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Convert DateTime to Unix time in C#

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/// <summary>
/// Convert a date time object to Unix time representation.
/// </summary>
/// <param name="datetime">The datetime object to convert to Unix time stamp.</param>
/// <returns>Returns a numerical representation (Unix time) of the DateTime object.</returns>
public static long ConvertToUnixTime(DateTime datetime)
{
    DateTime sTime = new DateTime(1970, 1, 1,0,0,0,DateTimeKind.Utc);
 
    return (long)(datetime - sTime).TotalSeconds;
}

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/// <summary>
/// Convert Unix time value to a DateTime object.
/// </summary>
/// <param name="unixtime">The Unix time stamp you want to convert to DateTime.</param>
/// <returns>Returns a DateTime object that represents value of the Unix time.</returns>
public static DateTime UnixTimeToDateTime(long unixtime)
{
    DateTime sTime = new DateTime(1970, 1, 1, 0, 0, 0, DateTimeKind.Utc);
    return sTime.AddSeconds(unixtime);
}

c# lock and deadlocks (basics)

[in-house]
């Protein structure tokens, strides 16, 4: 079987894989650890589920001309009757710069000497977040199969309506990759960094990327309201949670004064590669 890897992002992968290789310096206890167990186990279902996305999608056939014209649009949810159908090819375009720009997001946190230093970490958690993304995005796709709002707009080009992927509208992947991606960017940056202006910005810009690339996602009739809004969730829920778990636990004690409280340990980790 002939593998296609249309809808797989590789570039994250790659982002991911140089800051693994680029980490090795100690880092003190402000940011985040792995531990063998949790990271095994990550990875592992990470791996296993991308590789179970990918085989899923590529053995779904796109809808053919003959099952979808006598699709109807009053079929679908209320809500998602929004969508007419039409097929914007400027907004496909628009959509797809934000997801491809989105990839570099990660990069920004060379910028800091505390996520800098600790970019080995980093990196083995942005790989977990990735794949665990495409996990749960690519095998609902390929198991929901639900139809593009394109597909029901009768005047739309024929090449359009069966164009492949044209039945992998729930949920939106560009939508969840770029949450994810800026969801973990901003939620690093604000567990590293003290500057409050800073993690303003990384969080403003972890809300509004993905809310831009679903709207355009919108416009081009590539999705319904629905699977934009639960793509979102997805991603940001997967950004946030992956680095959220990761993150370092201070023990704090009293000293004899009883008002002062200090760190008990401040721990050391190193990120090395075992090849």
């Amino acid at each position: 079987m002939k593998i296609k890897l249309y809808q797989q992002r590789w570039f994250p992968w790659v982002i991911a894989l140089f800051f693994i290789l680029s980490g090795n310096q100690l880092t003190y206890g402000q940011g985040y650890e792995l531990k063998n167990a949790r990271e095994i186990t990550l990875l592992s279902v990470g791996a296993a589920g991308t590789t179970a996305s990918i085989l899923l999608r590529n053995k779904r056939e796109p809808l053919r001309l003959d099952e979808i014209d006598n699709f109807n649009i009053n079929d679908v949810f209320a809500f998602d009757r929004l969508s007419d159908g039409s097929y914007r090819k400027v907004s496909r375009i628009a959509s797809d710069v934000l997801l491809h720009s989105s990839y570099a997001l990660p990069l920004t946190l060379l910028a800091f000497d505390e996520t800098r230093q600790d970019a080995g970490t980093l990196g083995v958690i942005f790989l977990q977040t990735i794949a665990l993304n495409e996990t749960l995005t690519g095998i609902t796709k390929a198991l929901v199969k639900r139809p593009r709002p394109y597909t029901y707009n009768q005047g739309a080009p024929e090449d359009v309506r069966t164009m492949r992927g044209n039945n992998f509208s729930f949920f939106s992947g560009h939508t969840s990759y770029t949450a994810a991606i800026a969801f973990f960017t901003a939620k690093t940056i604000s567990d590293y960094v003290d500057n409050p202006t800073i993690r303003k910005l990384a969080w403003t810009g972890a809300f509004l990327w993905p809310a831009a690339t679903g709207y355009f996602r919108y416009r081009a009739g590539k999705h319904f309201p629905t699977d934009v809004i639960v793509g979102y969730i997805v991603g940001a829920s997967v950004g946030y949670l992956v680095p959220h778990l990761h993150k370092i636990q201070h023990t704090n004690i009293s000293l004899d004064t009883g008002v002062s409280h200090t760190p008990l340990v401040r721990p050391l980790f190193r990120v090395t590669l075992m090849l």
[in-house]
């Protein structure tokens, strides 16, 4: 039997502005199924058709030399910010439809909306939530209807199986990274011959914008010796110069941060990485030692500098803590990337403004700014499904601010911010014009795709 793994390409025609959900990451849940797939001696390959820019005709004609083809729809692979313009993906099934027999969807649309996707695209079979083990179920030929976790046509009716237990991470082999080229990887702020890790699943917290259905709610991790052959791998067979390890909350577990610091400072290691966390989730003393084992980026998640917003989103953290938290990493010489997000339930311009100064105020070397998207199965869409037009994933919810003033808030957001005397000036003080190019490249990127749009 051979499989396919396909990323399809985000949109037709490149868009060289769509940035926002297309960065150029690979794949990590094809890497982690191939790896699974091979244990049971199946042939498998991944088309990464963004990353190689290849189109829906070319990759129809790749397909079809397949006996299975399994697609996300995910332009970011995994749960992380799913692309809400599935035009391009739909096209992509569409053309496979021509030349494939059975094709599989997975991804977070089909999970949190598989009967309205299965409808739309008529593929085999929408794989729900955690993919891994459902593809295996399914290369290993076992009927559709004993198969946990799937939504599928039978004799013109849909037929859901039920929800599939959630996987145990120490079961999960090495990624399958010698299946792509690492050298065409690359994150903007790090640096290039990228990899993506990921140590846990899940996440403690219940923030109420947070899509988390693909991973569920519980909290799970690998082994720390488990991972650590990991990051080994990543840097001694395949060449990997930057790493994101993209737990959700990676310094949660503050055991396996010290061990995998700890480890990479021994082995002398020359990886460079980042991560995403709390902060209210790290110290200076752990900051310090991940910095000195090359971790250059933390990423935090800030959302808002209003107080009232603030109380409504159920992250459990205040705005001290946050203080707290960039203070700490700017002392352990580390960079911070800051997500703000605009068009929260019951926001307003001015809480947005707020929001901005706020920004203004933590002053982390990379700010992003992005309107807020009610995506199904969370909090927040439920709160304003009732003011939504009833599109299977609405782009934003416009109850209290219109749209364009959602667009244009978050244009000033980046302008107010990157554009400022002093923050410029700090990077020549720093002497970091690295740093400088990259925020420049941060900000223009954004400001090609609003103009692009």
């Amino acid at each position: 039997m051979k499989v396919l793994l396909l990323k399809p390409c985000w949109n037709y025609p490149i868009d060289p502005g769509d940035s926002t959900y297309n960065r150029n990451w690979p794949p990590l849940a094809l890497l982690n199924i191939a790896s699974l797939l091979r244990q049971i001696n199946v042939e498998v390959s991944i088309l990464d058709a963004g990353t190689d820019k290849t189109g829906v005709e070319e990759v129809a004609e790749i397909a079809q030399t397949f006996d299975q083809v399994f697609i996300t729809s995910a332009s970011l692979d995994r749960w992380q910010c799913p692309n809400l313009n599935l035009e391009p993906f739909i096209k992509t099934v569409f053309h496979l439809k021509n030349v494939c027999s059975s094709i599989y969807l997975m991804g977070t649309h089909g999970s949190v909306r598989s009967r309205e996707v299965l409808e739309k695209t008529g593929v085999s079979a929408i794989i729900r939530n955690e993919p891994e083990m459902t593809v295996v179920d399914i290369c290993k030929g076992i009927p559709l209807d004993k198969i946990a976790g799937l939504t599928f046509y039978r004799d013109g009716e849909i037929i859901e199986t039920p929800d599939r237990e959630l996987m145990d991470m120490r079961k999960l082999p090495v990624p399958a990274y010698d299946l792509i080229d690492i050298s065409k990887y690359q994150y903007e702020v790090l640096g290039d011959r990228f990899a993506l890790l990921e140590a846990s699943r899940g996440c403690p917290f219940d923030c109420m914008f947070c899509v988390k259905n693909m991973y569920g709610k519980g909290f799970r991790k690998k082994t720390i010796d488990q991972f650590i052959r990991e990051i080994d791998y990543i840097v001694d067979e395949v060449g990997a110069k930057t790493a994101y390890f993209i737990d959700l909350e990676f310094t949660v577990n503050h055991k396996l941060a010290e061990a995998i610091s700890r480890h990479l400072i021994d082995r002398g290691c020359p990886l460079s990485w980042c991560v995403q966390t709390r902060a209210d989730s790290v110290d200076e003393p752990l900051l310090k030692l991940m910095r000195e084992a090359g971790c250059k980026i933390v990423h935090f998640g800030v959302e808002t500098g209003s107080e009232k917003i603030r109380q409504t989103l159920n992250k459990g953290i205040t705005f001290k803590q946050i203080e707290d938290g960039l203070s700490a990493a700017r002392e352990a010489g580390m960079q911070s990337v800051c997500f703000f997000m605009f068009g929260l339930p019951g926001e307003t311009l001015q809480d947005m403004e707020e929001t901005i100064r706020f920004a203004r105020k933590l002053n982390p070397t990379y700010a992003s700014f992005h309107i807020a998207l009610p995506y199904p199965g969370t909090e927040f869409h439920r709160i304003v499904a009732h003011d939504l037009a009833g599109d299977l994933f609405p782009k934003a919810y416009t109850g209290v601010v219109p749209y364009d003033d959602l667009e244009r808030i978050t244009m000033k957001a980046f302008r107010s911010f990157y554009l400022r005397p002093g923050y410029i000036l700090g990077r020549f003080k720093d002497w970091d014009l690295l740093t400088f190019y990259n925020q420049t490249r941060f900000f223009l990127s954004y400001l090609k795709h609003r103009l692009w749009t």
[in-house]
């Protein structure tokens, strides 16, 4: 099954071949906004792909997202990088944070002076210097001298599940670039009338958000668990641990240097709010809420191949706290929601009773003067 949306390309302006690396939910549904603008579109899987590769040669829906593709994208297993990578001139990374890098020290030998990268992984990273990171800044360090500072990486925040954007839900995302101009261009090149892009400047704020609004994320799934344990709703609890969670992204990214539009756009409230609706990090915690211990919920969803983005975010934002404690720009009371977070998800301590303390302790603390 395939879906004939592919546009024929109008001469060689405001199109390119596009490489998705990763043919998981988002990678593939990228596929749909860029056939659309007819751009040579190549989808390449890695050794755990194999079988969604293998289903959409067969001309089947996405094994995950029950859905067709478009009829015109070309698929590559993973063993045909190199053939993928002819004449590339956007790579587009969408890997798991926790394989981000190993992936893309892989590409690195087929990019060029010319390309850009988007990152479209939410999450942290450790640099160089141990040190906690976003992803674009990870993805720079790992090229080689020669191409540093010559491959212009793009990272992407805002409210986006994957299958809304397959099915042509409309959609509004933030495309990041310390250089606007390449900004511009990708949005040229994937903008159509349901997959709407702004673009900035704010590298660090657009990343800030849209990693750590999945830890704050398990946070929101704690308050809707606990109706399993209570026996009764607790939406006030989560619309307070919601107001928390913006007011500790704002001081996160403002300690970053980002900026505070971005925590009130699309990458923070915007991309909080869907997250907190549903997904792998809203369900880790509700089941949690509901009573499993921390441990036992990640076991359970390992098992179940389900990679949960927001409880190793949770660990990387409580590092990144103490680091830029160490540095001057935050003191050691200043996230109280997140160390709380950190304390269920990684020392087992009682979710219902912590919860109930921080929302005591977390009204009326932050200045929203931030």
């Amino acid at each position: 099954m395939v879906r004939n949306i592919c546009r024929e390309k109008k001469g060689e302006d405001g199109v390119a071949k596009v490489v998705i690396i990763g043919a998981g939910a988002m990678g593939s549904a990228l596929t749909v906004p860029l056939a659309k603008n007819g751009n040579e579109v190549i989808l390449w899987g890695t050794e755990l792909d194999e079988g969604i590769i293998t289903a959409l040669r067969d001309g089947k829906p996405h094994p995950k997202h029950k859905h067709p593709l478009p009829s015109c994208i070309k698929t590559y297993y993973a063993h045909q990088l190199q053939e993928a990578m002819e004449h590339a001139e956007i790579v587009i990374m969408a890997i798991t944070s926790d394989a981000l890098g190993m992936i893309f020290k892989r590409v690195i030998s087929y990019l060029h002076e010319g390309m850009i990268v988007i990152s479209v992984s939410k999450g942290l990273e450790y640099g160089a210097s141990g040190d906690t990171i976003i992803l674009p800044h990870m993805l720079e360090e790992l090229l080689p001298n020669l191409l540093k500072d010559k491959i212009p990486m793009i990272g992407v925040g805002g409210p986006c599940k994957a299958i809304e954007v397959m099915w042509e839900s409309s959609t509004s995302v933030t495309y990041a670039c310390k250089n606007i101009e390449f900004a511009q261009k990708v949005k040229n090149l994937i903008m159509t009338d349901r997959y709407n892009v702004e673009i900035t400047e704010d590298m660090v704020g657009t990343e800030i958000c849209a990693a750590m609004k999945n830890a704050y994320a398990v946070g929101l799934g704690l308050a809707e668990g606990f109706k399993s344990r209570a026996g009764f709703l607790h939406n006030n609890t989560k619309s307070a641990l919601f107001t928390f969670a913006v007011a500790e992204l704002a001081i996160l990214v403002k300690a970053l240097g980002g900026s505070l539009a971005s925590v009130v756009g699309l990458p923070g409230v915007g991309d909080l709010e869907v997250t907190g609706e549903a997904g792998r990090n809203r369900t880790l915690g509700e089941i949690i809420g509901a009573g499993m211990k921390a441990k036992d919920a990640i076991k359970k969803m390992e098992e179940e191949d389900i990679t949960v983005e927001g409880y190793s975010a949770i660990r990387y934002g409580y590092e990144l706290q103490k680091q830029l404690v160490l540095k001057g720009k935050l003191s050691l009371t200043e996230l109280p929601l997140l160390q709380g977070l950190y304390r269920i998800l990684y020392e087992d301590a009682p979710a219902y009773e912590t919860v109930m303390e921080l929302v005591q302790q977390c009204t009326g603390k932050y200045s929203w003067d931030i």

object A = new object();
            object B = new object();
 
            Task.Factory.StartNew(() =>
            {
                lock (A)
                {
                    Thread.Sleep(1000);
                    lock (B) Console.WriteLine("locked A, then B");
                }
            });
 
            Task.Factory.StartNew(() =>
            {
                lock (B)
                {
                    lock (A) Console.WriteLine("locked B, then A");
                }
            });

https://csharphardcoreprogramming.wordpress.com/2013/12/10/lock-and-deadlocks-basics/

When you comment Thread.Sleep line you can easily understand whats happening.

A deadlock will only occur if you have more than one lock. You need a situation where both threads hold a resource that the other needs (which means there has to be a least two resources, and the two threads have to attempt to acquire them in a different order)


What is the difference between String and string in C#?

Everything in C# language is an Object, there are no primitive types in the classic sense. That means string is not a truly primitive types, it is an object instance of a Class. System.String and string are compiled to System.String in Intermediate Language (IL), so there is no difference in the performance, and it's purely a personal choice. Also; string is an alias for System.String. They compile to the same code, so at execution time there is no difference . This is just one of the aliases in C#. The complete list of alias is:

object:  System.Object
string:  System.String
bool:    System.Boolean
byte:    System.Byte
sbyte:   System.SByte
short:   System.Int16
ushort:  System.UInt16
int:     System.Int32
uint:    System.UInt32
long:    System.Int64
ulong:   System.UInt64
float:   System.Single
double:  System.Double
decimal: System.Decimal
char:    System.Char